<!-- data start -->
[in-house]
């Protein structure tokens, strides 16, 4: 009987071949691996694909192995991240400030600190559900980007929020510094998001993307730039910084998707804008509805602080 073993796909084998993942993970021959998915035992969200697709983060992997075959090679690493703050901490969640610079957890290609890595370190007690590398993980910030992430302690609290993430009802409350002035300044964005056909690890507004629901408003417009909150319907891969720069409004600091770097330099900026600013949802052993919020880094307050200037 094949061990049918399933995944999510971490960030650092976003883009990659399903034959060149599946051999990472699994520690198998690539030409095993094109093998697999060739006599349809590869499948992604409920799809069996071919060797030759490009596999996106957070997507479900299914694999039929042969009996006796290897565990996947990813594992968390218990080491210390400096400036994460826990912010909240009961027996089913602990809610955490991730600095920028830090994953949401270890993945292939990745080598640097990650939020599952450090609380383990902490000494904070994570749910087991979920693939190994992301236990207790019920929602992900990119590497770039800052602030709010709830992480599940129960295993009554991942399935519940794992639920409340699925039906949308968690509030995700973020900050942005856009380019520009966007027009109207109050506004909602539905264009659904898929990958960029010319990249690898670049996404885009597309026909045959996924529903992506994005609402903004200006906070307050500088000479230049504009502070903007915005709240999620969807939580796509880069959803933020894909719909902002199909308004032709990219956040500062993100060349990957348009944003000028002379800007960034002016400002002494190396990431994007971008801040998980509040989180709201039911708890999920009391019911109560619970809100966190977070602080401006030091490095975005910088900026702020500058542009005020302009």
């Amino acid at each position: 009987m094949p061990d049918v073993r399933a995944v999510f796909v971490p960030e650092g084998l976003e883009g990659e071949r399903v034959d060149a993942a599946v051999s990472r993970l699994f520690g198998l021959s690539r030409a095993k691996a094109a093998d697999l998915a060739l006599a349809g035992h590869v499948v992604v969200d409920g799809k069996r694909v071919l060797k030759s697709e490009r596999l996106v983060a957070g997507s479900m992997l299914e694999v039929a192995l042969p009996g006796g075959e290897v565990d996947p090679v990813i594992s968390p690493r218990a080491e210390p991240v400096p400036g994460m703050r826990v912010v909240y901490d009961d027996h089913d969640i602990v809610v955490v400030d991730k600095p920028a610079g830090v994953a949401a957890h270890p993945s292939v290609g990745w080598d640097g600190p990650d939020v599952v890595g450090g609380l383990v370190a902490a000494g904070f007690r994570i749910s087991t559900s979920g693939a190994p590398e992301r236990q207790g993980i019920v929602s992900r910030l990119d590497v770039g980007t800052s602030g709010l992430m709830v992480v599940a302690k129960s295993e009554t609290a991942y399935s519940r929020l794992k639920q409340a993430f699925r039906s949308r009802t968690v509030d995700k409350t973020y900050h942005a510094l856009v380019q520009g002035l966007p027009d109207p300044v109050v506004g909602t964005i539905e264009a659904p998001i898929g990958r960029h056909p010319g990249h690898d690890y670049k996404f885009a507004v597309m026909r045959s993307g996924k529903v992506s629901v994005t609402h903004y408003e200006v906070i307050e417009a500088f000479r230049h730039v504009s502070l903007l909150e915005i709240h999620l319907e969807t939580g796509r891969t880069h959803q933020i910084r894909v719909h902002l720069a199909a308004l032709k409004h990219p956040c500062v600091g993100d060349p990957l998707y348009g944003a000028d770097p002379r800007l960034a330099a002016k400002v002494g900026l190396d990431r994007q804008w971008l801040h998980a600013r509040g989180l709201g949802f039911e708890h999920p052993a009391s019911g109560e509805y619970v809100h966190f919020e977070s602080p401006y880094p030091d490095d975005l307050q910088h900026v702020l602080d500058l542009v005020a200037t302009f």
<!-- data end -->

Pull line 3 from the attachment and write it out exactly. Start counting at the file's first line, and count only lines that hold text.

């Amino acid at each position: 009987m094949p061990d049918v073993r399933a995944v999510f796909v971490p960030e650092g084998l976003e883009g990659e071949r399903v034959d060149a993942a599946v051999s990472r993970l699994f520690g198998l021959s690539r030409a095993k691996a094109a093998d697999l998915a060739l006599a349809g035992h590869v499948v992604v969200d409920g799809k069996r694909v071919l060797k030759s697709e490009r596999l996106v983060a957070g997507s479900m992997l299914e694999v039929a192995l042969p009996g006796g075959e290897v565990d996947p090679v990813i594992s968390p690493r218990a080491e210390p991240v400096p400036g994460m703050r826990v912010v909240y901490d009961d027996h089913d969640i602990v809610v955490v400030d991730k600095p920028a610079g830090v994953a949401a957890h270890p993945s292939v290609g990745w080598d640097g600190p990650d939020v599952v890595g450090g609380l383990v370190a902490a000494g904070f007690r994570i749910s087991t559900s979920g693939a190994p590398e992301r236990q207790g993980i019920v929602s992900r910030l990119d590497v770039g980007t800052s602030g709010l992430m709830v992480v599940a302690k129960s295993e009554t609290a991942y399935s519940r929020l794992k639920q409340a993430f699925r039906s949308r009802t968690v509030d995700k409350t973020y900050h942005a510094l856009v380019q520009g002035l966007p027009d109207p300044v109050v506004g909602t964005i539905e264009a659904p998001i898929g990958r960029h056909p010319g990249h690898d690890y670049k996404f885009a507004v597309m026909r045959s993307g996924k529903v992506s629901v994005t609402h903004y408003e200006v906070i307050e417009a500088f000479r230049h730039v504009s502070l903007l909150e915005i709240h999620l319907e969807t939580g796509r891969t880069h959803q933020i910084r894909v719909h902002l720069a199909a308004l032709k409004h990219p956040c500062v600091g993100d060349p990957l998707y348009g944003a000028d770097p002379r800007l960034a330099a002016k400002v002494g900026l190396d990431r994007q804008w971008l801040h998980a600013r509040g989180l709201g949802f039911e708890h999920p052993a009391s019911g109560e509805y619970v809100h966190f919020e977070s602080p401006y880094p030091d490095d975005l307050q910088h900026v702020l602080d500058l542009v005020a200037t302009f």